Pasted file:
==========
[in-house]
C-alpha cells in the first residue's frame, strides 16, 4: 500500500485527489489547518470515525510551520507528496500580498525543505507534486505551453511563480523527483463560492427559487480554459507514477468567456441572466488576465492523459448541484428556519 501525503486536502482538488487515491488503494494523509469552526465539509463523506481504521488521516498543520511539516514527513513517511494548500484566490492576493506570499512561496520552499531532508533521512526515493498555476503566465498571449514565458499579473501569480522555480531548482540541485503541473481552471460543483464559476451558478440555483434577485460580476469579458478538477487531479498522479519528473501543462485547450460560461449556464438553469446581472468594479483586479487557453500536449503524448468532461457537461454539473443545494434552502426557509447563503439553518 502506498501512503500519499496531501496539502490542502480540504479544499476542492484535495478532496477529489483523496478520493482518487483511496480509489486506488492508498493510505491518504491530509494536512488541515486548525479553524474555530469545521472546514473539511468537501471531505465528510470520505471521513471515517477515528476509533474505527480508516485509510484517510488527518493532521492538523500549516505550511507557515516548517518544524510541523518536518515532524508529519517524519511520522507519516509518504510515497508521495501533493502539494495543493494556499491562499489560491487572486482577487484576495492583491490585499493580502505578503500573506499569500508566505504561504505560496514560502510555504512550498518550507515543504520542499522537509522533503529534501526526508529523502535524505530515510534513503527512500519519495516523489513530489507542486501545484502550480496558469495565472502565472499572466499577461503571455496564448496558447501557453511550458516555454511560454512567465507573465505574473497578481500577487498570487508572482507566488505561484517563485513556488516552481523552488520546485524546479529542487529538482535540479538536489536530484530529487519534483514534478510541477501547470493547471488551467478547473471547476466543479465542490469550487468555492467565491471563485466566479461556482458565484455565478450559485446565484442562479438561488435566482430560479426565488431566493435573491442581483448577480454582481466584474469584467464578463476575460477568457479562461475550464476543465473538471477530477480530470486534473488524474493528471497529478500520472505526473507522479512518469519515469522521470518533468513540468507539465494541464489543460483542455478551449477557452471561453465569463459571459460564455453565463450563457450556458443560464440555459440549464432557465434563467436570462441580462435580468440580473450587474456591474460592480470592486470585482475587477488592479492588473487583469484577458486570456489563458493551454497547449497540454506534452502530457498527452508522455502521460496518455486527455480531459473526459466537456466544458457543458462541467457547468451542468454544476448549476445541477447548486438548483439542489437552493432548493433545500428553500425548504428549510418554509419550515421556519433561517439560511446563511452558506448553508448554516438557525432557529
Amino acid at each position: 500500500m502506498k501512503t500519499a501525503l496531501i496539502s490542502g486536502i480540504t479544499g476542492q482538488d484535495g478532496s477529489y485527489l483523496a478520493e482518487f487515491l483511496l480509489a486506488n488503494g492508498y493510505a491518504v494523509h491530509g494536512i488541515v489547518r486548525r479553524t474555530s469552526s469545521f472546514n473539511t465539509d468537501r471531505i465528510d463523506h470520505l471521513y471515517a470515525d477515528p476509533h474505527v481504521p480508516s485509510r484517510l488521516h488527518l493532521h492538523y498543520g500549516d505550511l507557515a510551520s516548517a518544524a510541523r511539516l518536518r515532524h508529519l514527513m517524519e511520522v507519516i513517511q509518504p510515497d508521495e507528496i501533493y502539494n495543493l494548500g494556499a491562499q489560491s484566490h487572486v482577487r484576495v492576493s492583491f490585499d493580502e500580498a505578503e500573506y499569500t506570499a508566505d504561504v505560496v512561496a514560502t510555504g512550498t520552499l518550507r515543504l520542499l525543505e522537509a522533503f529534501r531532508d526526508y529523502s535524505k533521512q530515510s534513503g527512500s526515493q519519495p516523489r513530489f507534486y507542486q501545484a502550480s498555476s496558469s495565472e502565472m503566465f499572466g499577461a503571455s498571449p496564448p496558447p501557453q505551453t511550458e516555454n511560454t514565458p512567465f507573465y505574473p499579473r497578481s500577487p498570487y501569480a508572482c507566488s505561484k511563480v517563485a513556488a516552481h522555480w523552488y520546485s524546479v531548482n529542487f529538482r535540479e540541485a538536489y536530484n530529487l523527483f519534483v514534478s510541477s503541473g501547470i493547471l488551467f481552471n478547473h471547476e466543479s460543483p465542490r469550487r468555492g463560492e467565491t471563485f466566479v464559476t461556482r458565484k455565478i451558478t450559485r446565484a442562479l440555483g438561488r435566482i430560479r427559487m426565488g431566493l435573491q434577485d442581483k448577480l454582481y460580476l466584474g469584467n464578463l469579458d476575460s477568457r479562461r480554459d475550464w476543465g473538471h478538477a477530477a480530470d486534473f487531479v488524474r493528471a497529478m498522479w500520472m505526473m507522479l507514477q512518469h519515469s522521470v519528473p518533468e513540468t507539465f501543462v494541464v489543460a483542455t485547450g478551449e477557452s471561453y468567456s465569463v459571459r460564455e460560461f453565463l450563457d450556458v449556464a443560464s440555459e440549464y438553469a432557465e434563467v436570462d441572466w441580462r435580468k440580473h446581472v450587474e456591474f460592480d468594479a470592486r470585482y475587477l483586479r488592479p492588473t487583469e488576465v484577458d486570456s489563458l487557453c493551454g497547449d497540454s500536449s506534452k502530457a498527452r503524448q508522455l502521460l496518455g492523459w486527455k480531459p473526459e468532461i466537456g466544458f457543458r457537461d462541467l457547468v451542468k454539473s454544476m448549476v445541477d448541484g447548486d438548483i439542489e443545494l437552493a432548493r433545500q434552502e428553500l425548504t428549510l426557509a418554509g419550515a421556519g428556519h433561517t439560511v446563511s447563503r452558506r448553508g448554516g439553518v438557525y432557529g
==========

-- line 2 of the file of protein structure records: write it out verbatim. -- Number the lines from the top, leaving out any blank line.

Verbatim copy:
C-alpha cells in the first residue's frame, strides 16, 4: 500500500485527489489547518470515525510551520507528496500580498525543505507534486505551453511563480523527483463560492427559487480554459507514477468567456441572466488576465492523459448541484428556519 501525503486536502482538488487515491488503494494523509469552526465539509463523506481504521488521516498543520511539516514527513513517511494548500484566490492576493506570499512561496520552499531532508533521512526515493498555476503566465498571449514565458499579473501569480522555480531548482540541485503541473481552471460543483464559476451558478440555483434577485460580476469579458478538477487531479498522479519528473501543462485547450460560461449556464438553469446581472468594479483586479487557453500536449503524448468532461457537461454539473443545494434552502426557509447563503439553518 502506498501512503500519499496531501496539502490542502480540504479544499476542492484535495478532496477529489483523496478520493482518487483511496480509489486506488492508498493510505491518504491530509494536512488541515486548525479553524474555530469545521472546514473539511468537501471531505465528510470520505471521513471515517477515528476509533474505527480508516485509510484517510488527518493532521492538523500549516505550511507557515516548517518544524510541523518536518515532524508529519517524519511520522507519516509518504510515497508521495501533493502539494495543493494556499491562499489560491487572486482577487484576495492583491490585499493580502505578503500573506499569500508566505504561504505560496514560502510555504512550498518550507515543504520542499522537509522533503529534501526526508529523502535524505530515510534513503527512500519519495516523489513530489507542486501545484502550480496558469495565472502565472499572466499577461503571455496564448496558447501557453511550458516555454511560454512567465507573465505574473497578481500577487498570487508572482507566488505561484517563485513556488516552481523552488520546485524546479529542487529538482535540479538536489536530484530529487519534483514534478510541477501547470493547471488551467478547473471547476466543479465542490469550487468555492467565491471563485466566479461556482458565484455565478450559485446565484442562479438561488435566482430560479426565488431566493435573491442581483448577480454582481466584474469584467464578463476575460477568457479562461475550464476543465473538471477530477480530470486534473488524474493528471497529478500520472505526473507522479512518469519515469522521470518533468513540468507539465494541464489543460483542455478551449477557452471561453465569463459571459460564455453565463450563457450556458443560464440555459440549464432557465434563467436570462441580462435580468440580473450587474456591474460592480470592486470585482475587477488592479492588473487583469484577458486570456489563458493551454497547449497540454506534452502530457498527452508522455502521460496518455486527455480531459473526459466537456466544458457543458462541467457547468451542468454544476448549476445541477447548486438548483439542489437552493432548493433545500428553500425548504428549510418554509419550515421556519433561517439560511446563511452558506448553508448554516438557525432557529